Andor Neo sCMOS camera answers need for fast frame rate in novel retinal imaging technique
As well as allowing us to image the world around us, the eye offers clinicians a deep and immediate insight into the condition of our vasculature. Abnormalities in the retinal vasculature have been correlated with a diverse range of conditions, including diabetes, hypertension, stroke, Alzheimer’s disease, migraine, and glaucoma, and several techniques have become established to measure blood flow in the human retina.
However, the earliest anomalies in vascular disease arise in the microvasculature and current imaging methods lack the spatiotemporal resolution to track blood flow at the capillary level. Now, an Australian team has used the high sensitivity and fast frame rate capability of Andor’s Neo sCMOS camera to demonstrate direct, non-invasive optical imaging of erythrocyte flow in human retinal capillaries and validate its use as an investigative tool for early signs of disease.
Led by Phillip Bedggood and Andrew Metha, the group modified an ophthalmoscope with adaptive optics to achieve a 1.5 micron spatial resolution and a flood illumination system. The Neo sCMOS camera replaced the previous CCD camera and was used to gather data at up to 460 frames per second. When tested on the eye of a human subject, the range of erythrocyte velocities was found to be in agreement with previously published figures based on retinal leukocytes.
According to Phillip Bedggood, “We evaluated a number of cameras from various manufacturers before selecting the 5.5 Megapixel Andor Neo, which offered the specifications we were looking for and a competitive price. It was quite simple to replace the CCD camera with the Neo. The camera head itself and the framegrabber were both supplied by Andor together with an SDK and a simple to use interface. This lessened software teething issues that we have faced in the past and meant we could quickly make use of the Neo’s fast frame rate capabilities and large field of view.”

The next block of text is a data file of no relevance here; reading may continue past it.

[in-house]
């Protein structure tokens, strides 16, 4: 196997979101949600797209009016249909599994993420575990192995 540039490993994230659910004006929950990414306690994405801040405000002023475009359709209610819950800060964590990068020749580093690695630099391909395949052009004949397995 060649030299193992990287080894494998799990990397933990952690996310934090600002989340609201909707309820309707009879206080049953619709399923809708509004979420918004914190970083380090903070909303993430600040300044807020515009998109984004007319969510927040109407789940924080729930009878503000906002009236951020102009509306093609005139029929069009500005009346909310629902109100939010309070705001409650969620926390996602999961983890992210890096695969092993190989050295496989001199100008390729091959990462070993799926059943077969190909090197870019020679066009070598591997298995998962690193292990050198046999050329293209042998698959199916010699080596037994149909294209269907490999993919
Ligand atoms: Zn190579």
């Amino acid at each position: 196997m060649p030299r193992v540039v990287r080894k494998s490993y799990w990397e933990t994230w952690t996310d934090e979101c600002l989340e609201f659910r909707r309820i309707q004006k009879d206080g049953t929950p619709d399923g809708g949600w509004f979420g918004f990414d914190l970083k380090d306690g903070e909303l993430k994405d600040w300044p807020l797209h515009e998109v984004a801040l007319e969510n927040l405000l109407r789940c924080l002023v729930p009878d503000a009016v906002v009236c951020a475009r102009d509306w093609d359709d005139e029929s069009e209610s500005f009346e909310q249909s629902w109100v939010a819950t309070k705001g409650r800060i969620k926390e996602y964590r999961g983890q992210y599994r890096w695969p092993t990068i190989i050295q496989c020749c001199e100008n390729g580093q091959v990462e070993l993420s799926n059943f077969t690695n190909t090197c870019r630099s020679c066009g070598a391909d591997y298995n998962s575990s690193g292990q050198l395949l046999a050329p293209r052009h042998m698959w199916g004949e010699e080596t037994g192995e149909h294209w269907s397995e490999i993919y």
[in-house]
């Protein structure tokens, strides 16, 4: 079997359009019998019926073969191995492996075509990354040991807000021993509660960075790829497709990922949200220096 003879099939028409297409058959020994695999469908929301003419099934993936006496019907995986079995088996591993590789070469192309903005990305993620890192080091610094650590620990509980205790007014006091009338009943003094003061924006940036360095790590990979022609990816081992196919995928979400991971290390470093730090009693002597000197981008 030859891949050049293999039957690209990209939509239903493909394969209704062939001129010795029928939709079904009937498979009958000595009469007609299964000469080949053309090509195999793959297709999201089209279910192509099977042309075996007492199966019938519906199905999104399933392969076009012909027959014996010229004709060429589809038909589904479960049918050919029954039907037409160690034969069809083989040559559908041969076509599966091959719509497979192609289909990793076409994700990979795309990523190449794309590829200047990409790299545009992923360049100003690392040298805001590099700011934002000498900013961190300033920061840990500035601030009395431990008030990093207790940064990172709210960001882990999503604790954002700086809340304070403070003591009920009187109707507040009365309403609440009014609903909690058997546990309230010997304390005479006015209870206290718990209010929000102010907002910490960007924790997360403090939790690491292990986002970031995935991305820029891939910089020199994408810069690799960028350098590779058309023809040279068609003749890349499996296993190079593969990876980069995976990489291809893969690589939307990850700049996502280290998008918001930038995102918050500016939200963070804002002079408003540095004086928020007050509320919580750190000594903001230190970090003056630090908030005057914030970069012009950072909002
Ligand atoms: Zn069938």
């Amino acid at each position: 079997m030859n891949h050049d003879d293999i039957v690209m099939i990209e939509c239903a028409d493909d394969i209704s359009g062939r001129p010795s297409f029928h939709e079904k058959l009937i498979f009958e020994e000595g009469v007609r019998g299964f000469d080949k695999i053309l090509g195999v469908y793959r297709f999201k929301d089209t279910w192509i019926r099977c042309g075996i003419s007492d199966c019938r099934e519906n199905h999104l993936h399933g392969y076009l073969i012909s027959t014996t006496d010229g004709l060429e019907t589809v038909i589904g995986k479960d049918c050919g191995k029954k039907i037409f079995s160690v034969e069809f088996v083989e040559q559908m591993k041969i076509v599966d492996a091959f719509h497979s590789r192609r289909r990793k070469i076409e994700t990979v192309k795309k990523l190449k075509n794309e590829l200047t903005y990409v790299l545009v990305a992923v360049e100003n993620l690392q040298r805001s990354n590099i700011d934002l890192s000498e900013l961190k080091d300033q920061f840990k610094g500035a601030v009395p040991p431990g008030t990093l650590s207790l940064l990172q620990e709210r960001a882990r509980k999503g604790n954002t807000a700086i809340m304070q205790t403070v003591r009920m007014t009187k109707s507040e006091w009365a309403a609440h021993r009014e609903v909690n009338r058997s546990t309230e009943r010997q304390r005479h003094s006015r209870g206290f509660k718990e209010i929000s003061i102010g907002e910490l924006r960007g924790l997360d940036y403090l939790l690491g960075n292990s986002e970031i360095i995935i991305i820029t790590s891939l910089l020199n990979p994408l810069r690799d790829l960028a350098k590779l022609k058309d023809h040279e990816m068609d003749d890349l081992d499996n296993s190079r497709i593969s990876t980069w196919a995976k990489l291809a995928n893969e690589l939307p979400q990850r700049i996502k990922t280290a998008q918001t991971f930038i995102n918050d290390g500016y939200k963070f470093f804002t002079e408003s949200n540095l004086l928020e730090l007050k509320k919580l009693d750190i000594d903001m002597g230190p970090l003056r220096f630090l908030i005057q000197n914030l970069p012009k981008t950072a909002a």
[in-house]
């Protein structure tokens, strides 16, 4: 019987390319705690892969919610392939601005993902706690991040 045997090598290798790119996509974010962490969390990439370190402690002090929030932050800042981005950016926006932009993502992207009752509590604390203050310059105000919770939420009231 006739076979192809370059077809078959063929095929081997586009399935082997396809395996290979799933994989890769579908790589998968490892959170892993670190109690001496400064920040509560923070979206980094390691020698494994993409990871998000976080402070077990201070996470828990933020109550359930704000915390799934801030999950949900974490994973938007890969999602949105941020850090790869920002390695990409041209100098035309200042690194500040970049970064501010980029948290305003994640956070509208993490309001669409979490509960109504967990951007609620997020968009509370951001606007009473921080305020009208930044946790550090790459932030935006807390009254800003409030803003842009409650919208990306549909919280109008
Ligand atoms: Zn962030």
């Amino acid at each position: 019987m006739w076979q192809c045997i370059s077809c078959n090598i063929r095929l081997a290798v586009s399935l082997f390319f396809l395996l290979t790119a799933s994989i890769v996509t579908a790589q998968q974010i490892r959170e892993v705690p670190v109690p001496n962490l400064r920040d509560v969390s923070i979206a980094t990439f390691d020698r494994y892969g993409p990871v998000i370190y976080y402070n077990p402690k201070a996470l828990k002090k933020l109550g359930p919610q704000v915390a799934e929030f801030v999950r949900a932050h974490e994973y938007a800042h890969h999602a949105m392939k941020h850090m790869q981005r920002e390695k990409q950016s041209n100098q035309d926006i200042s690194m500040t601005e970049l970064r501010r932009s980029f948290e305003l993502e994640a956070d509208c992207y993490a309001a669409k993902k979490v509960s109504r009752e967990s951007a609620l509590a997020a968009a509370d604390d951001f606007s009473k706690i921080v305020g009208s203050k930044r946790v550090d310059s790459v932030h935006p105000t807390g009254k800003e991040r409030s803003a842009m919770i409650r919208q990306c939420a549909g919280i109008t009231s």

“Phillip Bedggood’s work is highly significant,” says Orla Hanrahan, Application Specialist at Andor. “In directly visualising red blood cells in the retinal capillaries they can now use this approach to study the dynamics of the retinal vascular supply under normal conditions and in response to functional stimulation of the retina. More importantly, they will be able to investigate how the dynamics change in the presence of cerebrovascular and cardiovascular diseases, such as diabetes, stroke, and Alzheimer’s.”
Andor’s Neo sCMOS camera is unlike any CMOS or CCD detector, setting radical benchmarks with its unique ability to simultaneously deliver the highest specifications in sensitivity, resolution, speed, dynamic range, and field-of-view. The Neo sCMOS represents true, no-compromise scientific imaging within a ‘mid-range’ price bracket and is ideally placed to become the new gold-standard, workhorse imaging detector. The Neo sCMOS is suitable for a broad range of high resolution and microscopy applications, including wide field fluorescence microscopy, calcium ratio imaging, FRET, and TIRF. To learn more about the Neo sCMOS camera, please visit the Andor website [http://www.andor.com].
1. Phillip Bedggood and Andrew Metha “Direct visualization and characterization of erythrocyte flow in human retinal capillaries,” Biomedical Optics Express Vol. 3, No. 12, 3264-3277 (2012)
Andor is a world leader in Scientific Imaging, Spectroscopy Solutions and Microscopy Systems. Established in 1989 from Queen's University in Belfast, Northern Ireland, Andor Technology now employs over 300 people in 16 offices worldwide, distributing its portfolio of over 70 products to 10,000 customers in 55 countries.
Andor’s digital cameras, designed and manufactured using pioneering techniques developed in-house, allow scientists around the world to measure light down to a single photon and capture events occurring within 1 billionth of a second. This unique capability is helping them push back the boundaries of knowledge in fields as diverse as drug discovery, toxicology analysis, medical diagnosis, food quality testing and solar energy research. For more information, visit http://www.andor.com.
SOURCE: Andor Technology plc.